Wednesday, 11 April 2012


I just received a question from someone who recently watched the video clip on The Artists Network, a rather old clip of my  PAINTING GARDENS dvd.   You can watch it here:
ARTISTS NETWORK.COM  if you click on this link, then on the main page on the right, you will see this image below, and can click on the image to view (you cannot do it here, sorry).

During the clip, you will see that I view my image in reverse, using a small hand mirror.  The questioner simply did not understand how I did this, because I talk about closing one eye to look in the mirror.  

Well, in fact, you just have to try it out, and make it work for you.  In my studio, I have a huge mirror, a floor-standing one, and all I have to do, to see my painting in reverse, is turn around and look in the mirror.  It is hardly practical to cart around a big free-standing mirror when working out of doors - which conjures up a wonderfully funny image I must say :)    so I developed this method of taking a new look at my painting.  I stand facing away from the painting, facing to one side or the other;  I put the mirror on my nose, and look INTO the mirror using the eye facing the reflective part...the other eye is closed.  In this way, I don't get confused my multiple images - the view in the mirror, and the view across the garden with the other eye!!!  I hope this makes sense.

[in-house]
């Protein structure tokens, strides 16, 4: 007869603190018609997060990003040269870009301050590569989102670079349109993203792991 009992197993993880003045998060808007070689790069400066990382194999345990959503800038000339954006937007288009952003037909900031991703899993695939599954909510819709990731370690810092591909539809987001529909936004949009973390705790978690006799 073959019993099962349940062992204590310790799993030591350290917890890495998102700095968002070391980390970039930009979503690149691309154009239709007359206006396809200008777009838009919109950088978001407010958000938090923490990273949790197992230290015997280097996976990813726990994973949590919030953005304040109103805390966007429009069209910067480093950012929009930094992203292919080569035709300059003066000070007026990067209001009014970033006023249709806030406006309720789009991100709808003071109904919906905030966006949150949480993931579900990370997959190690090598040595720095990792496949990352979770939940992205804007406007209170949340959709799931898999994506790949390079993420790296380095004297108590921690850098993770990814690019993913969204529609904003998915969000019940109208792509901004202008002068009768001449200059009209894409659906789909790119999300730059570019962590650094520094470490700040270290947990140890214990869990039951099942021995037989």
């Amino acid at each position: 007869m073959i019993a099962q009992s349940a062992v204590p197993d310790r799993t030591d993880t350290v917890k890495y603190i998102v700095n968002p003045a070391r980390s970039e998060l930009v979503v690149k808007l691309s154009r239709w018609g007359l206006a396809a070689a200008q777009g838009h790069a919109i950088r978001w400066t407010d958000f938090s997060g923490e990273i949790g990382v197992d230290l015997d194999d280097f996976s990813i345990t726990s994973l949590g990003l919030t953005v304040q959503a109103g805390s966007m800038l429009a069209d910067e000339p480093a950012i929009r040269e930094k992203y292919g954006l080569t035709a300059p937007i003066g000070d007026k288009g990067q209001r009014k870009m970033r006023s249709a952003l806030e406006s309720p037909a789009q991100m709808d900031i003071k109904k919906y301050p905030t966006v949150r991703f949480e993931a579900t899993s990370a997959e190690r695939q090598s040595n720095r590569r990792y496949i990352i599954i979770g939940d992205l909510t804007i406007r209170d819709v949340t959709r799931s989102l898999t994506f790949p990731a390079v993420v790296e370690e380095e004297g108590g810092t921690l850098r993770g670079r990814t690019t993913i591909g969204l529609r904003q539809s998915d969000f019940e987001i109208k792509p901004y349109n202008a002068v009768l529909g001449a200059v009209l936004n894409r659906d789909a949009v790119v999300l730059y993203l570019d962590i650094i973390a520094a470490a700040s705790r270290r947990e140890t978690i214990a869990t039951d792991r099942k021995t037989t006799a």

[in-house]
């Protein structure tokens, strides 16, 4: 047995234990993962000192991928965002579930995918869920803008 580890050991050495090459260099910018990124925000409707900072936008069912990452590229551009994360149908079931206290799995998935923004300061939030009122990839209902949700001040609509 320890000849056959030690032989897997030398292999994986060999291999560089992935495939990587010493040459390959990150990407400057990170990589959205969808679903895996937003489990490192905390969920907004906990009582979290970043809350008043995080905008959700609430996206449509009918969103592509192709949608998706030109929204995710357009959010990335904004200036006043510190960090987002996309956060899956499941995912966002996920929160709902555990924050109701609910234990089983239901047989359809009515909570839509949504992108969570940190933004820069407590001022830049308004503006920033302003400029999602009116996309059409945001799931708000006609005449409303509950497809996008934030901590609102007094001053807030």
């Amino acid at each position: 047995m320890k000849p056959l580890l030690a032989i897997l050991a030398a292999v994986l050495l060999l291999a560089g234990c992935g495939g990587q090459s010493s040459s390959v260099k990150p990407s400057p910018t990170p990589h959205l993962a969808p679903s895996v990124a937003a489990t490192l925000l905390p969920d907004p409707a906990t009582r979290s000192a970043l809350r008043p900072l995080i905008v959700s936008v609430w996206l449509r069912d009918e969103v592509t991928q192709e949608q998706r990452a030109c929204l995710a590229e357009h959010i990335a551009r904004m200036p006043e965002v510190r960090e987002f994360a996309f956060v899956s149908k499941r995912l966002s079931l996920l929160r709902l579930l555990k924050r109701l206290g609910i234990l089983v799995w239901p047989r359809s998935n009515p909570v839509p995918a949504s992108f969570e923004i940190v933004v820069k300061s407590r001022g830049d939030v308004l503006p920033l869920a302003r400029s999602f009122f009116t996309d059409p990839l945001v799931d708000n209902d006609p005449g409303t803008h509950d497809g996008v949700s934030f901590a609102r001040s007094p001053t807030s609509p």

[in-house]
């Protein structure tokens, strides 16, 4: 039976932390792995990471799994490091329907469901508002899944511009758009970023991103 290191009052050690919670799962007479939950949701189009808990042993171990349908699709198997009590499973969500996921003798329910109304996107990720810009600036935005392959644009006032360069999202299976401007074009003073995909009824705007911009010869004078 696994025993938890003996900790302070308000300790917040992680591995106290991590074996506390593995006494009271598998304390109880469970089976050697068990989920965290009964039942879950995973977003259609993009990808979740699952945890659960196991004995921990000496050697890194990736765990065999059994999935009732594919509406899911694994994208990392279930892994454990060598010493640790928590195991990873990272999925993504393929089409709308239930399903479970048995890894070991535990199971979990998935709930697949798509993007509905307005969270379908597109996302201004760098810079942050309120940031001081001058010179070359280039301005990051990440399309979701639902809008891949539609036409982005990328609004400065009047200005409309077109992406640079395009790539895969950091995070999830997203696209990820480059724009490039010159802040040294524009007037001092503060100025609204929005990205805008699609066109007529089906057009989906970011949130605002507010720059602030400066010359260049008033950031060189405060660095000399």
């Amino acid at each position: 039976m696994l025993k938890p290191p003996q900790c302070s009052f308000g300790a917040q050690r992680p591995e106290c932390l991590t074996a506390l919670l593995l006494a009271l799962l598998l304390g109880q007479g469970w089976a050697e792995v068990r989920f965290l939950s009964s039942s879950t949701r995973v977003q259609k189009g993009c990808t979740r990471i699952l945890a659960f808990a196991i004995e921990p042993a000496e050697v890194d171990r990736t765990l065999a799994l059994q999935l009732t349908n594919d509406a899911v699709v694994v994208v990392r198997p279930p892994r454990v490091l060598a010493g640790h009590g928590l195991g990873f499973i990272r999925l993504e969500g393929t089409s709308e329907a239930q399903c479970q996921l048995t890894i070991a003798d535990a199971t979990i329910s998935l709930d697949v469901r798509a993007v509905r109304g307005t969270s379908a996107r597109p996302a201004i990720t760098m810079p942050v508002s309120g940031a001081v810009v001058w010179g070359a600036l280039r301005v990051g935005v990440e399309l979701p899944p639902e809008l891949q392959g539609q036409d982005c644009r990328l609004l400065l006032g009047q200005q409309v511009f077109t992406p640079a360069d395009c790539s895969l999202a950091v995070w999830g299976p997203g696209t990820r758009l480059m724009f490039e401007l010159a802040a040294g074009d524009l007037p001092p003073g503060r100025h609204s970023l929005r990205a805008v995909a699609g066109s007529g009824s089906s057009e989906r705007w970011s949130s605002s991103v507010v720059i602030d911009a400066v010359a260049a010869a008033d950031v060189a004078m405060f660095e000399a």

Now some of you may be asking, why bother?   

Well, it often helps a lot to see your picture with "fresh eyes", suddenly, and rather magically,  passages of mishandled tone spring out at you;  incorrect proportions too. You will be surprised how often this happens, and you will wonder (albeit with some irritation sometimes) why on earth you couldn't see it while you were working.  Seeing the picture in reverse will be our "new eyes".........and because the image is smaller and far more "concentrated", the parts which need correction are far more obvious suddenly.

I am unable to demonstrate this with pictures here properly, but hopefully you can get the sense of it from the picture below (you can see it in action in the clip anyway) .I find it an exceptionally useful aid to painting when I am working and would not be without my trusty mirrors.   

Just for the fun of it, and to give you some sense of how it works,  I will put a picture here the correct way around, and then show it in reverse.  It is quite interesting to see how different they look and how we focus on slightly different things.

I hope you can see what I mean, and will give it a try for yourself.

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